• We will. We are going to probably drive to Sedona tomorrow, go on a hike then at six come back to Prescott and take pictures of the lighting of the Courthouse.


    • Thanks for reading. We are enjoying being in Prescott. It’s like being on an extended vacation right now. The virus is catching up to AZ, though, where it was relatively COVID-free in this county. They canceled the parade last night and the lighting of the Courthouse.


      • Sorry to hear about the cancellations Marsha. We haven’t been too bad here in Cambridge. But I am very careful as I am still going out to work as I work in an international sixth form college. Luckily only 5 hours a day. My hours are now no longer full time since covid.

        Liked by 1 person

        • Do you have students in a classroom. In CA all the classes are on Zoom except for pre-school. It is so tough for both teachers and students, especially when there is more than one or two students in the home who need to use the computer at the same time. It’s jammed up all the networks. One of the middle school teachers said that she had to make one of her kids get out of bed and put some clothes on. Many kids don’t have a quiet place to work, so school via internet is challenging.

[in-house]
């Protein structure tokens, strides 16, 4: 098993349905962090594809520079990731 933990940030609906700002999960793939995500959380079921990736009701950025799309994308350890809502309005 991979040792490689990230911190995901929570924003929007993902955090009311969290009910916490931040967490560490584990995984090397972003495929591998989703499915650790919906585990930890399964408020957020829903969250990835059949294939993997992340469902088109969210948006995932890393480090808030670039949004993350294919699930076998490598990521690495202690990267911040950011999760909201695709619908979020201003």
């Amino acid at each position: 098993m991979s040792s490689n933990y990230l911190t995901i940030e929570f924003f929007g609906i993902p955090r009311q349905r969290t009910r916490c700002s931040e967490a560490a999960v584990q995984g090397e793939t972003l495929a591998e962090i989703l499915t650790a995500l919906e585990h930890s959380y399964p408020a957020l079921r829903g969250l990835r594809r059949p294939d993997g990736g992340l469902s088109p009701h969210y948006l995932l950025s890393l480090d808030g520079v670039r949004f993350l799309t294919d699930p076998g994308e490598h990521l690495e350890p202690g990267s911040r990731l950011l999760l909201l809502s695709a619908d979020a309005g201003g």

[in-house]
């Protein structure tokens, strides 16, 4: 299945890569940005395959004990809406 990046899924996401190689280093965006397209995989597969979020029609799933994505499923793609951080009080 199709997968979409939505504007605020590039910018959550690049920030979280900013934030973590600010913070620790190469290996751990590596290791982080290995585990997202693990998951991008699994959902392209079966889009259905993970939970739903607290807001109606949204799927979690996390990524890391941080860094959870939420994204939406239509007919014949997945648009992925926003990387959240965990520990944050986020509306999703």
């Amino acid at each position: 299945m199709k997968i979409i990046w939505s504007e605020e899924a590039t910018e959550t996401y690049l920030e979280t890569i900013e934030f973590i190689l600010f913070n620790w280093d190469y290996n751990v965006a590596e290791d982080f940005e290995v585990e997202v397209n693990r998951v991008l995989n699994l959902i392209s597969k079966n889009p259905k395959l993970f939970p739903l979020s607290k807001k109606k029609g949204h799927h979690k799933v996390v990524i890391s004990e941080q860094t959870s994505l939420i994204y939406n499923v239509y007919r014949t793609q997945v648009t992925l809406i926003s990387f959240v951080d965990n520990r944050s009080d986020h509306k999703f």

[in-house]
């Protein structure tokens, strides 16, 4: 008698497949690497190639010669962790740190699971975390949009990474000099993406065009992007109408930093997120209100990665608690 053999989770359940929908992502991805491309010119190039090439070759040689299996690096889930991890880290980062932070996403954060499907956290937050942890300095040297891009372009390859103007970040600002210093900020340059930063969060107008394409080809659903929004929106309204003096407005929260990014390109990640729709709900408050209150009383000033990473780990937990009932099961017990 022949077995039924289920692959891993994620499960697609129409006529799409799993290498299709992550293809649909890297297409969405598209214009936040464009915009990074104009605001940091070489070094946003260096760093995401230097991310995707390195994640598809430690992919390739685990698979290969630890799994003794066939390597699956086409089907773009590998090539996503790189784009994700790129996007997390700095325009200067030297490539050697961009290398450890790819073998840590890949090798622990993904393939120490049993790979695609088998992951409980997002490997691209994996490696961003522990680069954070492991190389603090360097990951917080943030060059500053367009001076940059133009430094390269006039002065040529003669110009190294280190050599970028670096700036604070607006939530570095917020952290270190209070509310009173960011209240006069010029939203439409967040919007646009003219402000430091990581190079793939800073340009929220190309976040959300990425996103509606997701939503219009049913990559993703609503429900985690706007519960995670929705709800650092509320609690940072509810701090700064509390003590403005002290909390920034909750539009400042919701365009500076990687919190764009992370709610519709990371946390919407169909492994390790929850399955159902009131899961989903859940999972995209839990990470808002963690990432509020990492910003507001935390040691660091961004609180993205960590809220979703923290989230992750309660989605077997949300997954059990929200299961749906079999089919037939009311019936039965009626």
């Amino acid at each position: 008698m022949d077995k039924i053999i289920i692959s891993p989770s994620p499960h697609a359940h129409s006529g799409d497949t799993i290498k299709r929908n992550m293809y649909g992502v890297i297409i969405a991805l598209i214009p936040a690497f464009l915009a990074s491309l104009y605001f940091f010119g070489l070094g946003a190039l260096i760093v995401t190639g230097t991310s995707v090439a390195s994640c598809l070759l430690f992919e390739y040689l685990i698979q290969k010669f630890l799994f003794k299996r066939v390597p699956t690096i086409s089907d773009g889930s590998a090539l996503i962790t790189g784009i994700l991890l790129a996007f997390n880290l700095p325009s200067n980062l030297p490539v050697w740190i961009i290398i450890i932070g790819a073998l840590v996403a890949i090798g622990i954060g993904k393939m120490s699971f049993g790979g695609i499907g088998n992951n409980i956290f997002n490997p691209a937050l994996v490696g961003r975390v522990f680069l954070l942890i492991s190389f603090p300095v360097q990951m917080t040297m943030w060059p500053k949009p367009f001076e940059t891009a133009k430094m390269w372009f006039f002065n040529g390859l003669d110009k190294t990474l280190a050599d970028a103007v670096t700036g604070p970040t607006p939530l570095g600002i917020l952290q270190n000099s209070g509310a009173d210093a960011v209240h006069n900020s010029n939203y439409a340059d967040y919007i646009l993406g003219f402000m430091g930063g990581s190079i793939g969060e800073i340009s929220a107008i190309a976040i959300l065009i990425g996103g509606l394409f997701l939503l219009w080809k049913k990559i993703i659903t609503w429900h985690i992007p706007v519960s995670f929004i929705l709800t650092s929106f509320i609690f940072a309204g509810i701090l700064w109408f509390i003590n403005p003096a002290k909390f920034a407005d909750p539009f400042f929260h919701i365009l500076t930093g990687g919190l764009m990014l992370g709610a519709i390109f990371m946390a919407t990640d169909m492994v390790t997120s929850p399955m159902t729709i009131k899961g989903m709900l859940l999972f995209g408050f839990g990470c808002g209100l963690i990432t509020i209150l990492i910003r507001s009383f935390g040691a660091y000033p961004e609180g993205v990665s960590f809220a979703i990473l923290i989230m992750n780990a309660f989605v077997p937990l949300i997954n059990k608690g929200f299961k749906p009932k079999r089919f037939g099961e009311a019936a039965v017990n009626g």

• Thanks, Monica. I hadn’t heard it yet, but I’m glad you loved it. I told Vince I was going to make you want to move next door. 🙂





Hi, I'm Marsha Ingrao, a retired educator and wife of a retired realtor. My all-consuming hobby is blogging and it has changed my life. My friends live all over the world. In November 2020, we sold everything and retired to the mile-high desert of Prescott, AZ. We live less than five miles from the Granite Dells, four lakes, and hundreds of trails with our dog, Kalev, and two cats, Moji and Nutter Butter. Vince's sister came with us and lives close by. Every day is a new adventure.